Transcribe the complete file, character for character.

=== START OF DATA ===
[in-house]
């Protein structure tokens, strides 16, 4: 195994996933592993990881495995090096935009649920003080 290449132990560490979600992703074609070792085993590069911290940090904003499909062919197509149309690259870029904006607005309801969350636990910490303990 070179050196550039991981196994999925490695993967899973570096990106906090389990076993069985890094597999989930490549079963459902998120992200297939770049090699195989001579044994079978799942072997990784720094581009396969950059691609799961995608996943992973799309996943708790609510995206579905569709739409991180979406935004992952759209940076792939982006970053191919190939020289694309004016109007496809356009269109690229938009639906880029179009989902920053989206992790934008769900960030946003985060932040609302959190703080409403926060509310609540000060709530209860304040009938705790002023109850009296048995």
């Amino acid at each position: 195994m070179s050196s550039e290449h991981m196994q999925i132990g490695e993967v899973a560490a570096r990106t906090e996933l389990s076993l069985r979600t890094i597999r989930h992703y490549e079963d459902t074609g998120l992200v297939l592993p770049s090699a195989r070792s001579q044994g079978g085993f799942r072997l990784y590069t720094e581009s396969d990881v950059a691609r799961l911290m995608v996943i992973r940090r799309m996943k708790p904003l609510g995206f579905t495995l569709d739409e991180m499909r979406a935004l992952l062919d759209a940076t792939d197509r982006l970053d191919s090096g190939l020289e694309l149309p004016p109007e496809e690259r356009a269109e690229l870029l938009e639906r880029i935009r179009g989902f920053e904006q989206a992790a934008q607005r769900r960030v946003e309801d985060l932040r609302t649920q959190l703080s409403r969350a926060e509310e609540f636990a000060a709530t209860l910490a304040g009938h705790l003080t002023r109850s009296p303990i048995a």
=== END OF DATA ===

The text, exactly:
[in-house]
């Protein structure tokens, strides 16, 4: 195994996933592993990881495995090096935009649920003080 290449132990560490979600992703074609070792085993590069911290940090904003499909062919197509149309690259870029904006607005309801969350636990910490303990 070179050196550039991981196994999925490695993967899973570096990106906090389990076993069985890094597999989930490549079963459902998120992200297939770049090699195989001579044994079978799942072997990784720094581009396969950059691609799961995608996943992973799309996943708790609510995206579905569709739409991180979406935004992952759209940076792939982006970053191919190939020289694309004016109007496809356009269109690229938009639906880029179009989902920053989206992790934008769900960030946003985060932040609302959190703080409403926060509310609540000060709530209860304040009938705790002023109850009296048995």
């Amino acid at each position: 195994m070179s050196s550039e290449h991981m196994q999925i132990g490695e993967v899973a560490a570096r990106t906090e996933l389990s076993l069985r979600t890094i597999r989930h992703y490549e079963d459902t074609g998120l992200v297939l592993p770049s090699a195989r070792s001579q044994g079978g085993f799942r072997l990784y590069t720094e581009s396969d990881v950059a691609r799961l911290m995608v996943i992973r940090r799309m996943k708790p904003l609510g995206f579905t495995l569709d739409e991180m499909r979406a935004l992952l062919d759209a940076t792939d197509r982006l970053d191919s090096g190939l020289e694309l149309p004016p109007e496809e690259r356009a269109e690229l870029l938009e639906r880029i935009r179009g989902f920053e904006q989206a992790a934008q607005r769900r960030v946003e309801d985060l932040r609302t649920q959190l703080s409403r969350a926060e509310e609540f636990a000060a709530t209860l910490a304040g009938h705790l003080t002023r109850s009296p303990i048995a």